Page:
At the opposite end of the spectrum, Ju On: The Grudge is an example of a horror game which maintains extreme fidelity to the action signature by effectively emptying itself of any semblance of traditional gameplay. There is no real combat to speak of (the player is effectively defenceless) while the game consists almost entirely of the player – from first person perspective – shining a torch around a series of dark, creepy environments. While due to its strict adherence to the action signature it is initially able to deliver some genuinely powerful scares, the complete absence of gameplay dynamics renders it thoroughly unsatisfying and empty as a game experience. It illustrates precisely the challenge of horror in a gaming environment, in that even by immaculately preserving its unique patterns of action, this doesn’t guarantee success in gaming terms, and that ‘pure’ horror alone is insufficient a vehicle for which to carry a title to market.

Indeed, gameplay is absolutely necessary. Unfortunately, grafting its antagonistic requirements to horror remains considerably problematic.

Ju On: Horror at the expense of gameplay

Left 4 Dead is perhaps the closest a modern game has come to reconciling both these demands. By deploying an interactive system structured entirely around the concept of  ‘panic events’, and  paying service to the necessary depressions of diegetic activity in between, it preserves the shape of the action signature while maintaining a satisfying combat experience that compliments, rather than detracts, from the full texture of horror. Unfortunately Left 4 Dead 2 – as entertaining as it is to play – seems to take a slightly lighter, more humorous tone than its predecessor, and so undercuts the action signature by not supplying it with the necessary pre-conditions, rather than breaching its shape directly.

However, as an example of how structure and patterns of gameplay can be mapped to horror without hollowing out the interactive experience, it is certainly one to be followed and admired.

Left 4 Dead: Horror gameplay that fits the action signature

Left 4 Dead is certainly something I want to look more at more closely in a future update, in light of discussion here and also previous discussions on pseudo-nonlinearity, as I think it presents interesting questions as to the future of both interactive horror and the FPS.

Stay tuned.


Freedom Is Dead, And Why It Doesn’t Matter

Freedom in the FPS is an archaic and false concept. A relic of that childlike sense of wonder in the possibilities of three dimensional gameplay. It speaks more to the obsession of technology than it does in delivering a satisfying experience.

This is perfectly ok. Let’s just let it go.

As the FPS genre has matured, it is no coincidence that this has coincided with an ongoing contraction of ‘virtual’ freedom and an acceleration of linearity. This is due to an overall shift in philosophy which sees game designers become increasingly like film directors, meticulously orchestrating the player’s field of vision; structuring, pacing and lighting their virtual sprawl with increasingly elaborate cadence.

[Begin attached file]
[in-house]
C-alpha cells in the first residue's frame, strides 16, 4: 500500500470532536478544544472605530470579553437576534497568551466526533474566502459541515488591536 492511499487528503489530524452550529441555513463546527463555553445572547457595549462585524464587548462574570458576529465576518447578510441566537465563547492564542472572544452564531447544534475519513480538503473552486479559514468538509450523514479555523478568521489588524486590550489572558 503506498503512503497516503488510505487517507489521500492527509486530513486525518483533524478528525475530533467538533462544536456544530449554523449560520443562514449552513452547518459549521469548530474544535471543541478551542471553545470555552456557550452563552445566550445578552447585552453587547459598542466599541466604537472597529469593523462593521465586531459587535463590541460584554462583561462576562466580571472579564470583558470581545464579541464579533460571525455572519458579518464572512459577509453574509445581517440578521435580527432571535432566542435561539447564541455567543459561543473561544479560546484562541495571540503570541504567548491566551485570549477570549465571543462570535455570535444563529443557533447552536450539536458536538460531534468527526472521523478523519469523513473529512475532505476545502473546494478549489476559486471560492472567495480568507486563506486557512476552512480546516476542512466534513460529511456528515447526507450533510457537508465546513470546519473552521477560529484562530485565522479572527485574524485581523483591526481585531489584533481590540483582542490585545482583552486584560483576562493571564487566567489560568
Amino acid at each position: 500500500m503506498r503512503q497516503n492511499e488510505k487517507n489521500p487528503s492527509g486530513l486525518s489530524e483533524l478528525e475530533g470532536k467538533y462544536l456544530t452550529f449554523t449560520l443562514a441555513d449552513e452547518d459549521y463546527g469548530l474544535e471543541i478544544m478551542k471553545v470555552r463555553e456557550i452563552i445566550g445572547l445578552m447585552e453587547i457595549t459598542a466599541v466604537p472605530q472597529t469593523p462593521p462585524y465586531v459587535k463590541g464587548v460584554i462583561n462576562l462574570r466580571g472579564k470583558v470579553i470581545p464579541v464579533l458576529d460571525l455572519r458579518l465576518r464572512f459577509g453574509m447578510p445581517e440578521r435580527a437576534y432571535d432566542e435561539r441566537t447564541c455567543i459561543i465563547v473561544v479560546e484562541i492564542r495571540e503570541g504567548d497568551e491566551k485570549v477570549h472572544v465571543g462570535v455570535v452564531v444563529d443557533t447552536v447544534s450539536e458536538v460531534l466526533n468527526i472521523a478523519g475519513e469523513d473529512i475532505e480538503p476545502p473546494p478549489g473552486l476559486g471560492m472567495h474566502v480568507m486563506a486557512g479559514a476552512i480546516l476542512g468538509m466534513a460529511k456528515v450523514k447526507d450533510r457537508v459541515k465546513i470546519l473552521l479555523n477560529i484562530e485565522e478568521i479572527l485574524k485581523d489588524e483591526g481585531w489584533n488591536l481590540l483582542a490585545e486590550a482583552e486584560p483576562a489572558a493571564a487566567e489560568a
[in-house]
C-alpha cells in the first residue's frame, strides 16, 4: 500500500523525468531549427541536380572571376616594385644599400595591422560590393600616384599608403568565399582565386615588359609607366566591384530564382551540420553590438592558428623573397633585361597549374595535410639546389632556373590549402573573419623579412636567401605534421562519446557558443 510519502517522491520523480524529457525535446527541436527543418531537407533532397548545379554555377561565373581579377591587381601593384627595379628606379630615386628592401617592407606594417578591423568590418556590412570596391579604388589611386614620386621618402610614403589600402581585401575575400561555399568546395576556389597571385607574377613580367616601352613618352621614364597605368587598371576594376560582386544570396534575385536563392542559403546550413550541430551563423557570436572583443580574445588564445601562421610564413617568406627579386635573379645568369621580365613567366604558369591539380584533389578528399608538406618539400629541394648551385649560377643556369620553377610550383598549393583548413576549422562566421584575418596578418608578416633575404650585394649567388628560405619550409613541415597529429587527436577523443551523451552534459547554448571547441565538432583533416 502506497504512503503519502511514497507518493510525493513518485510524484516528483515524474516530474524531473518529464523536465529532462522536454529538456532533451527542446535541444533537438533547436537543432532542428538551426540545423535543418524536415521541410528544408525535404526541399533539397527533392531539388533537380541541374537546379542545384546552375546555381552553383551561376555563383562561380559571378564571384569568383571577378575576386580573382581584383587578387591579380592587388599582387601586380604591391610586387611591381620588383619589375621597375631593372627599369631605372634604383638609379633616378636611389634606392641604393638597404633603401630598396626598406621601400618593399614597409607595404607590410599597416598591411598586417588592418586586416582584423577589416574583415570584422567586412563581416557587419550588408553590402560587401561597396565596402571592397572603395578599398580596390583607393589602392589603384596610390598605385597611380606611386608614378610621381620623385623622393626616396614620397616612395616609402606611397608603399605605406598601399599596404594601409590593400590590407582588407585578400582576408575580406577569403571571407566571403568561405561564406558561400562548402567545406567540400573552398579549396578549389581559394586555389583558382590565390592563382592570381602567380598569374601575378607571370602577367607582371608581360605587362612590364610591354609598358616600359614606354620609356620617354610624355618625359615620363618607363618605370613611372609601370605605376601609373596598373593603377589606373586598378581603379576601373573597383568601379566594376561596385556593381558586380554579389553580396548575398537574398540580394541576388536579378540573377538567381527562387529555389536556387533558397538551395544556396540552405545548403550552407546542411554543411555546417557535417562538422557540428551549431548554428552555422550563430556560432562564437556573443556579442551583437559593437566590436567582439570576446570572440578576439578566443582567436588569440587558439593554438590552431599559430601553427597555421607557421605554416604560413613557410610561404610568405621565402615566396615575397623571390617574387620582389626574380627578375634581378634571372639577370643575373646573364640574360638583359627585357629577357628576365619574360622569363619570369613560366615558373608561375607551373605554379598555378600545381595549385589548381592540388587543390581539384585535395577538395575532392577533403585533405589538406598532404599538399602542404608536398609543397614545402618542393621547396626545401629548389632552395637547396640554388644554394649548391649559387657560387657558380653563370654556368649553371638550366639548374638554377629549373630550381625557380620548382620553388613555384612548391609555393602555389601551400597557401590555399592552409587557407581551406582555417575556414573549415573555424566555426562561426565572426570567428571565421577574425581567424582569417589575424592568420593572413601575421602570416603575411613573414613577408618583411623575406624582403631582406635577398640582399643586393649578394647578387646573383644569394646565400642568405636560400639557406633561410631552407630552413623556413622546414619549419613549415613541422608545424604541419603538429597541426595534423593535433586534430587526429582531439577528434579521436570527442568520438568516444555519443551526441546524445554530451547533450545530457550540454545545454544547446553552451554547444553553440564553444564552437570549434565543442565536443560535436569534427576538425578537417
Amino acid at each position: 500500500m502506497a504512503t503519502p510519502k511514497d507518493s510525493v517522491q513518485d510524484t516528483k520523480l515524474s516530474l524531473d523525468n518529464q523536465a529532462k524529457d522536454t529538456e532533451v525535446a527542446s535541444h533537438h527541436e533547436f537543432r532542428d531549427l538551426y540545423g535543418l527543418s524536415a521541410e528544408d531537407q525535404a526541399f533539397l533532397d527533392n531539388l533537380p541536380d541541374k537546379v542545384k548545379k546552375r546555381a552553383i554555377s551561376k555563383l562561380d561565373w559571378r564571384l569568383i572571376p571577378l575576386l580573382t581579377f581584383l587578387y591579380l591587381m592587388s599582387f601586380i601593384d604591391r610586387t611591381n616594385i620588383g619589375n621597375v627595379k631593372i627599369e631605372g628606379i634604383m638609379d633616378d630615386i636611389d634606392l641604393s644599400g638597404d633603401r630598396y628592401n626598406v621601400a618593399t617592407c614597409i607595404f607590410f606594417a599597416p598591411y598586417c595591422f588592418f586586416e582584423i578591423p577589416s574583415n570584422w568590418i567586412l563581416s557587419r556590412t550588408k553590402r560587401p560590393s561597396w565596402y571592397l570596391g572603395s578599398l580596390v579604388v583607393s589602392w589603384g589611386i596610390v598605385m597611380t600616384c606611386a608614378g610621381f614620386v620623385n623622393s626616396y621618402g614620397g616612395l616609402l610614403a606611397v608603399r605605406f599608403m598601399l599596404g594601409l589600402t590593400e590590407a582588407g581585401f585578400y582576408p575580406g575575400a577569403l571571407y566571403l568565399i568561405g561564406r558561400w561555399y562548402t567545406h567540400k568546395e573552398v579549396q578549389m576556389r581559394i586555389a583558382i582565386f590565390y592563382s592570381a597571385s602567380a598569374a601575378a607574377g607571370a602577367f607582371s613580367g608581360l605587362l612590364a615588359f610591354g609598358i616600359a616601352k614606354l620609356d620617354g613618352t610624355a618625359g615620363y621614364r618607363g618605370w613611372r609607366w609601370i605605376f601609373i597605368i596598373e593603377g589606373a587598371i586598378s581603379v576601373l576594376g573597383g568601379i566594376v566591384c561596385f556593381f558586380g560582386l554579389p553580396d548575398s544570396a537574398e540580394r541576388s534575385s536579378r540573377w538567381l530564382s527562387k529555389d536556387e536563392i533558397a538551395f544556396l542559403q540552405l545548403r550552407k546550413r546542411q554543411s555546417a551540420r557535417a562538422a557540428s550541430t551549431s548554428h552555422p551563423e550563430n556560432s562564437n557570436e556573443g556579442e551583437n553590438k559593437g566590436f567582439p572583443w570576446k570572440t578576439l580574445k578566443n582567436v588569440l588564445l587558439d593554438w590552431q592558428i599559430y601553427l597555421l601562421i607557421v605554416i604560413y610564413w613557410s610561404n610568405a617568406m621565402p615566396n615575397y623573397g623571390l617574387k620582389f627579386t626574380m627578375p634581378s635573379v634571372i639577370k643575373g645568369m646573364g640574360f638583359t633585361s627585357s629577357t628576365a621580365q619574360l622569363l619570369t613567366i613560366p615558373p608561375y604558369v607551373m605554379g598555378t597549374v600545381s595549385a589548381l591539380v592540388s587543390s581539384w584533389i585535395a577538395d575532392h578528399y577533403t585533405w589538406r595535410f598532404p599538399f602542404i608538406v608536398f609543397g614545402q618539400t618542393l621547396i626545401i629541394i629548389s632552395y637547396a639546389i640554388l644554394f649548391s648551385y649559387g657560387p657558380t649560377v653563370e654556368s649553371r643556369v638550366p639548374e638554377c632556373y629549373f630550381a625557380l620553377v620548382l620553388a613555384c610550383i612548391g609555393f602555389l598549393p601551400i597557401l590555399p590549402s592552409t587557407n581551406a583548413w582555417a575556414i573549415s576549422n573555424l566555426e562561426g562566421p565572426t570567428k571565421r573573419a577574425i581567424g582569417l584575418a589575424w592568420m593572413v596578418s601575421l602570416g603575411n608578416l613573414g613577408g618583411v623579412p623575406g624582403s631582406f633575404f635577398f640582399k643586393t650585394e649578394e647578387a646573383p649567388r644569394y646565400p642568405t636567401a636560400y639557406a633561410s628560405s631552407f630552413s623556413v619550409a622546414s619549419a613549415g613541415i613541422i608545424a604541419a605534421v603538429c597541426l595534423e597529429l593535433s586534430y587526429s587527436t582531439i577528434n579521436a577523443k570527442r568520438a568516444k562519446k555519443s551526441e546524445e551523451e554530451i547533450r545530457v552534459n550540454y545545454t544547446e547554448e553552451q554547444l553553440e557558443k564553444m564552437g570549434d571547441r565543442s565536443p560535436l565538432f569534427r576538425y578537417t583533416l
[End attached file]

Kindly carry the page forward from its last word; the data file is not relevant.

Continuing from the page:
One of the interesting design features to emerge in response to this shift is something I like to call ‘pseudo non-linearity’. In many ways it is the invisible art of level design; when it’s done properly, it is imperceptible. Where it’s perceptible, then it’s something else entirely. (To the more theoretically inclined, it is also a fascinating case study in how to simulate a sense of free-will when, in fact, there isn’t any at all – but that’s something for another update)

Half-Life 2: A dichotomy of freedom and linearity

Pseudo-non-linearity is the process in level-design which seeks to preserve the visual actuality of vast, open-ended environments, while simultaneously concealing a largely rigid A to B progression structure in its place. It is inherently an extremely difficult concept to empiricize, precisely because it deals with such a slippery and abstract value as free-will. However, there are certain rules or identifiers which can be followed in helping to locate its presence in any given instance.

One of these is that the virtual environment must never be ‘artificially’ restricted from the player. This includes such common design flaws as invisible walls, or entire towns where every door is mysteriously locked (except for the one the player was meant to go through).

Of course, the environment still has to be restricted in some way so that the player may progress appropriately through the story. Elaborately scripted events have little use if they can be skipped entirely by some form of creative navigation. Likewise, such plot ‘leakage’ is unlikely to make for an immersive or cohesive experience.

With this in mind, it becomes clear from a design perspective that the player must be constricted in some way owing to the demands of storytelling, while also recognizing the aesthetic and immersive appeal of a sprawling open-ended environment as something worthy of being preserved. Pseudo-non-linearity achieves this by only closing off parts of the virtual world in a way which preserves fidelity with, and remains faithful to, its inherited scenario, while minimizing unnecessary artifice.

An example is required.